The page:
Danger Ahead (August 1, 1935)

Loading the player...
Danger Ahead
 

Released on August 1, 1935: A nightclub operator swindles an old ship captain and his young daughter, but a plucky newspaper reporter saves the day in this action packed crime thriller.

Directed by Albert Herman

The Actors: Lawrence Gray (Jerry Mason), Sheila Bromley (Lorraine Matthews), J. Farrell MacDonald (Harry Cromwell, City Editor), Fuzzy Knight (Fred Klein), Bryant Washburn (Nick Conrad), Fred Kelsey (Detective O'Brien), John Elliott (Ship Captain Matthews), Eddie Phillips (henchman Eddie), Arthur Loft (henchman Pete), Herschel Mayall Jr. (henchman Steve), Gordon Griffith (henchman Chuck), Earl Dwire (Detective Sergeant), Richard Cramer (Detective Hogan), George Chesebro (First Mate Taylor), George Magrill (George), George Morrell (Green Eagle maitre'd), Fred Parker (Joe, Green Eagle janitor), Wally West (sailor).

 

Free Download of the old movie Danger Ahead
RIGHT-Click your selection to Download (control key + click for mac)

Danger-Ahead-1935.mp4 (333mb - 720x552 ipad/mobile)
Danger-Ahead-1935.wmv (549mb - 720x552 for computers)

You can burn a DVD using the larger WMV file on most computers with software that already comes with newer computers.

Papa was a preacher, and he often said that his churches made sure he stayed humble by paying him so little. Once when I was a little kid I remember overhearing him tell Mom that if he could only earn ten thousand dollars a year he thought that they would be all right. Several years later I was going to college to be a preacher and working full time in a bakery all night long in Butler, Pennsylvania - and when I was ready to file my income tax I realized that I made almost ten thousand dollars. I remembered Dad's words and thought that he was possibly still not earning that much. But no matter how tight the budget was when I was growing up we always had a daily subscription to the newspaper . . . except for the Sunday paper. We never got the Sunday newspaper, or for that matter spent any money on Sundays - that was the day we gave to God, and we never spent any money on that day.

But it is the newspaper that brought back those thoughts. It was an indispensable part of everyone's day all over the country until the internet became our preferred source for news. When I was growing up Dad read the news articles, Mom did the crossword puzzles and word scramble games, and I had the comic page covered. Years later, when I moved to Cleveland, Ohio for work, I got a job in a steel drop forge, and there were long periods of waiting between batches of steel that we would forge into shape. During those long waits I would quietly sit on a bench and read the Cleveland Plain Dealer from cover to cover. I learned to love the little city of Cleveland as I read, and to this day I still have a soft spot in my heart whenever a Cleveland sports team is playing . . . and losing. Anyway, for much of my adult life the newspaper was a vital part of each day. But today . . . the world has changed. Newspapers all over the country are struggling and searching for new forms of income, because the once lucrative newspaper business has gone away. Today if you ask a room full of people if they had the current newspaper for their town the answer you got would probably depend on their age. It seems that only old timers clinging to their memories of days gone by continue to read the daily newspaper. But in this action-packed crime adventure from 1935 it is the newspaper reporter who is on the ball and ready for action to save the Sea Captain and his lovely young daughter from the nightclub racketeers. Oh yeah, in 1935 newspapers were often the source of crime-busting efforts, and it seems that every nightclub in the country was owned by a crook willing to rob, shoot, and steal anything that wasn't nailed down. Pop a nice big bowl of white kernel popcorn in a 3 quart sauce pan, drizzle a bunch of warm melted butter over it and get ready for car chases in some beautiful 1935 cars and enough shooting and fist fighting to keep everyone on the edge of their seat rooting for the good guys.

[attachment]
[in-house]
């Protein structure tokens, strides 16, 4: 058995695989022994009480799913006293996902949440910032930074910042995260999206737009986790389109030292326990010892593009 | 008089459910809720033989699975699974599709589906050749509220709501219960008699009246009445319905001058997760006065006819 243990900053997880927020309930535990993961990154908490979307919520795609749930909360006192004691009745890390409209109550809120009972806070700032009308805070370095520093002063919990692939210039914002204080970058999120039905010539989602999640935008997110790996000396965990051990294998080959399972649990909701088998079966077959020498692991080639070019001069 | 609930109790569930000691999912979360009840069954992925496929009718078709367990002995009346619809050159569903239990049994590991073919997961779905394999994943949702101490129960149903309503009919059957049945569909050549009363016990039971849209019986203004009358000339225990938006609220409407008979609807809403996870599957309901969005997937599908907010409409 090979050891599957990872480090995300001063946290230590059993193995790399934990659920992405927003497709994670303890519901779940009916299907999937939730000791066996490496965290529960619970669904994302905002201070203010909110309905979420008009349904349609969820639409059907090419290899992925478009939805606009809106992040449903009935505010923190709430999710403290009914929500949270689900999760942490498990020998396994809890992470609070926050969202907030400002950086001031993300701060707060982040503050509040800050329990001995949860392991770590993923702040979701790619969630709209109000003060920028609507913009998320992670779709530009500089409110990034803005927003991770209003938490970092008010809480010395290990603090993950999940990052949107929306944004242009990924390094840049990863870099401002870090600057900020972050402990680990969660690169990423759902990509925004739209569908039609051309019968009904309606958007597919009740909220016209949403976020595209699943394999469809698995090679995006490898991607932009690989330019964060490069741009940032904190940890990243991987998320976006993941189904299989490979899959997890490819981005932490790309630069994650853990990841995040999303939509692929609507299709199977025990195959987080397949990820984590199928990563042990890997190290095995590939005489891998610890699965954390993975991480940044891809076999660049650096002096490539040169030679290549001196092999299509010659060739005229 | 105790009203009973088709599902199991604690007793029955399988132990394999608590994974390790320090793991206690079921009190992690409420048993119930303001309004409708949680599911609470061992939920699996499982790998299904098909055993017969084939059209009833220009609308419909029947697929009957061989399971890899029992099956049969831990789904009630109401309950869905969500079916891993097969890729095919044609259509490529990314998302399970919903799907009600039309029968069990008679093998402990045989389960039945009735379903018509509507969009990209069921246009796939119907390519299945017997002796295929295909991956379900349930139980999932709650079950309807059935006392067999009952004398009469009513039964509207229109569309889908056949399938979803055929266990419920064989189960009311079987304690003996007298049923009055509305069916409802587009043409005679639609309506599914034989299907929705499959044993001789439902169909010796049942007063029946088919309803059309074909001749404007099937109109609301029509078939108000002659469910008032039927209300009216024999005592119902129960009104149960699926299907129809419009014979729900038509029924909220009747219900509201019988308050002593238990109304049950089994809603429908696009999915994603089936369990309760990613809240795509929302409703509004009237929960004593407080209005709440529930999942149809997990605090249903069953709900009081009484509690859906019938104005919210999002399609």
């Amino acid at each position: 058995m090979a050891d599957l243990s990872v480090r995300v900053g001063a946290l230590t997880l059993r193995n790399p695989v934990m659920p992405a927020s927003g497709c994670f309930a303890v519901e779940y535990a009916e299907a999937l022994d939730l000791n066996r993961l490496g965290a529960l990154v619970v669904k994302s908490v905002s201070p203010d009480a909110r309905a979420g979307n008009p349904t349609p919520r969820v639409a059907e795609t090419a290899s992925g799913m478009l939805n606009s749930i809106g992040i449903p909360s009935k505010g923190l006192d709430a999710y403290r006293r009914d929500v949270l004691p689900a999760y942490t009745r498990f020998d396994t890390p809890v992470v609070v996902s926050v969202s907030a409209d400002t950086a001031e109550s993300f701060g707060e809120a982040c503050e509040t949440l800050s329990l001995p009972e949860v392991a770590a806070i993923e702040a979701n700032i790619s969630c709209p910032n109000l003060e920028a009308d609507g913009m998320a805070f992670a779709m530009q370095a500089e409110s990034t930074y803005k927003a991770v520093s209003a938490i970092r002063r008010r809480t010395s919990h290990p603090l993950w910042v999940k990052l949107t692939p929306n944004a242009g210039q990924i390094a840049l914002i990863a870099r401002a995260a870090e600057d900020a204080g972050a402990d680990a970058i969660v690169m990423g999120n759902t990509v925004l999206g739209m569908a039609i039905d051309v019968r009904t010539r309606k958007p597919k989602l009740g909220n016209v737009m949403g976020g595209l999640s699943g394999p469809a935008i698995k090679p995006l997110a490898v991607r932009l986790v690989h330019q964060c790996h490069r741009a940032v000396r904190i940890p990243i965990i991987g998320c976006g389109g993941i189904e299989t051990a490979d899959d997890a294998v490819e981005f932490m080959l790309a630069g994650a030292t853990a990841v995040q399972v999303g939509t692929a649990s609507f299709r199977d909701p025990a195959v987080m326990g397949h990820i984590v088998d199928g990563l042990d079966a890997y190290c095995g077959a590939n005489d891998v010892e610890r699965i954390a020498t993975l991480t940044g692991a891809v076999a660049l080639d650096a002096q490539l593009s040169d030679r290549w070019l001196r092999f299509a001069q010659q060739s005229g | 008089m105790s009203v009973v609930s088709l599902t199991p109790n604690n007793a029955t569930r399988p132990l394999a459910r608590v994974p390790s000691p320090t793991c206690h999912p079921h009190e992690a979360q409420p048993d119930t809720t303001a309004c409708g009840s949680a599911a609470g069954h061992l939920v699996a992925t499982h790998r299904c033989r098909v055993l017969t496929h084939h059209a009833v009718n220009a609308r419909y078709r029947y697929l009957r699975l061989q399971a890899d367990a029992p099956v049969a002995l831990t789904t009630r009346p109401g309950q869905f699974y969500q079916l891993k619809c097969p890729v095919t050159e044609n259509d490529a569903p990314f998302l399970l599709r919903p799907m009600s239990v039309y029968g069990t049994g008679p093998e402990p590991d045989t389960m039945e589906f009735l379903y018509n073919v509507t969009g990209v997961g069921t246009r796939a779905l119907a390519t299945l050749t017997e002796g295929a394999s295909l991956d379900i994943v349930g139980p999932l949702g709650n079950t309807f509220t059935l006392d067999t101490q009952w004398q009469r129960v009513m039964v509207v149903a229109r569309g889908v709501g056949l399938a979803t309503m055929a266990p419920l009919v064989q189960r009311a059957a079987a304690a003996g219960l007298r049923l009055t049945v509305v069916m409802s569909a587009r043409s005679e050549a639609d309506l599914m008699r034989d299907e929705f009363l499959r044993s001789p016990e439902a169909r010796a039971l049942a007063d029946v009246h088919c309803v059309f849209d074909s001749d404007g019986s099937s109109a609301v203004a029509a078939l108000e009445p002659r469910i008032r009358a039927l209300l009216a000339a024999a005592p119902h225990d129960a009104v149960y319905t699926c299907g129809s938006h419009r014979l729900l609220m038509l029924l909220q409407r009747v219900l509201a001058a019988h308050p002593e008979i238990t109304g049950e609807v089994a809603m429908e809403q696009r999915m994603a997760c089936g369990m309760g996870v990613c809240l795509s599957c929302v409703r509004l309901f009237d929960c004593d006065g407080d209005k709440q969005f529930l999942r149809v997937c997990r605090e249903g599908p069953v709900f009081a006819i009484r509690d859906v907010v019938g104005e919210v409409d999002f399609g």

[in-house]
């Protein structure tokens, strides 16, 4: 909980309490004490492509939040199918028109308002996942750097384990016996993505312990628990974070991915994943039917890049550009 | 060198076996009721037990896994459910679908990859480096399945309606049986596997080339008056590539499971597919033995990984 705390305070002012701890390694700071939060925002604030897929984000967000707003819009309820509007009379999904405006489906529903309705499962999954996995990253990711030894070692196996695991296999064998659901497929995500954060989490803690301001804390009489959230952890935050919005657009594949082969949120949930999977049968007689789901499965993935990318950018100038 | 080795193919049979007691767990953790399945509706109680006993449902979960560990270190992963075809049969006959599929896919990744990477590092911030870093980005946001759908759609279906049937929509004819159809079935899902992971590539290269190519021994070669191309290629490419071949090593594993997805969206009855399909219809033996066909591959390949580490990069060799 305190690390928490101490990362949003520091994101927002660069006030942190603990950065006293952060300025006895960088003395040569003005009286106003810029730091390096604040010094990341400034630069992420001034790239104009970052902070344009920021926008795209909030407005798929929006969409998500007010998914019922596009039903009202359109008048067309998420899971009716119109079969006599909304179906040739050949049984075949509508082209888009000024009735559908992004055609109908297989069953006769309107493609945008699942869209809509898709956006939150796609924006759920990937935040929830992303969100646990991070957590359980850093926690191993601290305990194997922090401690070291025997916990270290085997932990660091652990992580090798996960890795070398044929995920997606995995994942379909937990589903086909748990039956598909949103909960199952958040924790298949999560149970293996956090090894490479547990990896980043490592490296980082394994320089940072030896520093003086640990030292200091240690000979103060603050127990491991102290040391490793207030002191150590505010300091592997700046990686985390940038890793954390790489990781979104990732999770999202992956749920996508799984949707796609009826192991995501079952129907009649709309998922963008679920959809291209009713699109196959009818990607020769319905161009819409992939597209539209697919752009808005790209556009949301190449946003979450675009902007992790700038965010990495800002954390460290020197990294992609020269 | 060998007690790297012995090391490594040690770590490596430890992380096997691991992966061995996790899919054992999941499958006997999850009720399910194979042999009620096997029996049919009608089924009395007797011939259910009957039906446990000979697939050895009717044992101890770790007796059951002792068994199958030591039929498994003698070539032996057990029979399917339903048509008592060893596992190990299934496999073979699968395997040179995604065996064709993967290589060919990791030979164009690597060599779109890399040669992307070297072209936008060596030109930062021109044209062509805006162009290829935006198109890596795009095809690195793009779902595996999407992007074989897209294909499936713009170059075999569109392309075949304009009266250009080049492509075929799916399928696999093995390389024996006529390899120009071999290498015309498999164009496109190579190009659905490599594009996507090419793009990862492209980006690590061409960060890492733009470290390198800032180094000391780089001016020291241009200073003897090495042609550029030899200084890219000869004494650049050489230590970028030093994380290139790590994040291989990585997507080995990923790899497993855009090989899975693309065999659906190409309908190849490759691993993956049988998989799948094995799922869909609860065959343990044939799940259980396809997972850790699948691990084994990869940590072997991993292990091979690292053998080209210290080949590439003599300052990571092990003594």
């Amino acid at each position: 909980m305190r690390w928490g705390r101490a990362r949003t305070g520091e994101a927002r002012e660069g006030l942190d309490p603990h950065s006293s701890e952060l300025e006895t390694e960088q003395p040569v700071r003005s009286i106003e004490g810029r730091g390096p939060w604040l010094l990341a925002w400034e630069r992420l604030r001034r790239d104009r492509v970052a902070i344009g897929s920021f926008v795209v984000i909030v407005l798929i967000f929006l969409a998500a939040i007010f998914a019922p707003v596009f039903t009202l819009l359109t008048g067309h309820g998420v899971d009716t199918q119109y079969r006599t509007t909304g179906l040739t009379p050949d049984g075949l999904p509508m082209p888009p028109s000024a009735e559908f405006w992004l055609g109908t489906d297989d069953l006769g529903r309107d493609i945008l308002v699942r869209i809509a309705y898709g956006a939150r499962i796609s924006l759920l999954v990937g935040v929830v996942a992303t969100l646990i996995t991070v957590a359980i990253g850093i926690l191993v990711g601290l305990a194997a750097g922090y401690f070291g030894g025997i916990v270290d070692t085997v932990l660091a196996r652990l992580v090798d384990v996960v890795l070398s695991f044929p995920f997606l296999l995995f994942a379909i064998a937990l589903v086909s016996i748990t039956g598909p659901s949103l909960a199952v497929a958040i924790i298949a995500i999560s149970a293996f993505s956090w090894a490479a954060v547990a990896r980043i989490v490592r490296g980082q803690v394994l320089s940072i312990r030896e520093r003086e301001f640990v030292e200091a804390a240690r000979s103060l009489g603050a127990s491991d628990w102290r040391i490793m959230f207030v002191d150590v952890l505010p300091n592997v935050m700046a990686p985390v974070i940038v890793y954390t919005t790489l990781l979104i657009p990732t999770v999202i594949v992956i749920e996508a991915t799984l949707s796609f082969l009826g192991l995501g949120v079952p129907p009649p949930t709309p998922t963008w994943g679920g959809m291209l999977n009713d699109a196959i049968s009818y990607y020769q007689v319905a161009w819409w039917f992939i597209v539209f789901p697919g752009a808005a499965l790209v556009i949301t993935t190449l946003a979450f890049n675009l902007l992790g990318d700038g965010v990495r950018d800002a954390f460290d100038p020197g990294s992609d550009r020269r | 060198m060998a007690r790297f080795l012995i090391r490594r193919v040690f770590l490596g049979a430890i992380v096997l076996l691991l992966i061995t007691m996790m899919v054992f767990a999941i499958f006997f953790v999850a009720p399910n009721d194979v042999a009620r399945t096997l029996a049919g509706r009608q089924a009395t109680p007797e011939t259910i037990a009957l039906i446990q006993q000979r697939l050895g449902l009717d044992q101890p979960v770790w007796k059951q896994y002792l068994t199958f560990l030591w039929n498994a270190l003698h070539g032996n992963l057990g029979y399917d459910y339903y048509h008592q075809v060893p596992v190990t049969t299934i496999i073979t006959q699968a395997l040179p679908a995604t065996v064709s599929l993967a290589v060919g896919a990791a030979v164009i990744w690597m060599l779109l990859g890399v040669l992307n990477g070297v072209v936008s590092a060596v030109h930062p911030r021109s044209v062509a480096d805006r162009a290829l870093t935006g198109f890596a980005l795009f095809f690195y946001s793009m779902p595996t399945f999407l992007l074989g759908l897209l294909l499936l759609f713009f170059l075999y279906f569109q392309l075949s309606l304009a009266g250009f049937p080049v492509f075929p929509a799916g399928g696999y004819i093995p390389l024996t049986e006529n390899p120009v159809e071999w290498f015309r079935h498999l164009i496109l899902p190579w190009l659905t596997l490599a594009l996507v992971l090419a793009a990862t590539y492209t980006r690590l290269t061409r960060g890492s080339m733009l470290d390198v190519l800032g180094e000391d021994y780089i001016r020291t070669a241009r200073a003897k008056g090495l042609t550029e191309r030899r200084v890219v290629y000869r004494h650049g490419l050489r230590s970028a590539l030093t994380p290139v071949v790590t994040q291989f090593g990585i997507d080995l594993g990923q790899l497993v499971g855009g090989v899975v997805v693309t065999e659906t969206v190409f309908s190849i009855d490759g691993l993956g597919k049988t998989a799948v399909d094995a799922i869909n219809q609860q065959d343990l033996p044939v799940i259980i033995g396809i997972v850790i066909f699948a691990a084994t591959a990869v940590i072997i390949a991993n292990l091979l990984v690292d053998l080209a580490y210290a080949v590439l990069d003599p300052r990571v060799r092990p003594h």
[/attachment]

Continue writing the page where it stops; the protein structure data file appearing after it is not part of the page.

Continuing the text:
Arthur LoftBryant Washburn
Arthur LoftBryant Washburn
Bryant Washburn and Fuzzy KnightBryant Washburn and Lawrence Gray
Bryant Washburn and Fuzzy NightBryant Washburn and Lawrence Gray
Earl DwireFred Kelsey
Earl DwireFred Kelsey
Fred Kelsey, 1935Fuzzy Knight and Lawrence Gray
Fred Kelsey, 1935Fuzzy Knight and Lawrence Gray
Fuzzy Knight singing and playing the pianoGeorge Chesebro and John Elliott
Fuzzy KnightGeorge Chesebro and John Elliott
J. Farrell MacDonaldJ. Farrell MacDonald and Sheila Bromley
J. Farrell MacDonaldJ. Farrell MacDonald and Sheila Bromley
John ElliottJohn Elliott and Sheila Bromley
John ElliottJohn Elliott and Sheila Bromley
John Elliott, Sheila Bromley and Bryant WashburnLawrence Gray
John Elliott, Sheila Bromley and Bryant WashburnLawrence Gray
Lawrence Gray and J. Farrell MacDonaldLawrence Gray singing to Sheila Bromley
Lawrence Gray and J. Farrell MacDonaldLawrence Gray singing to Sheila Bromley
Richard Cramer and Fred KelseySheila Bromley
Richard Cramer and Fred KelseySheila Bromley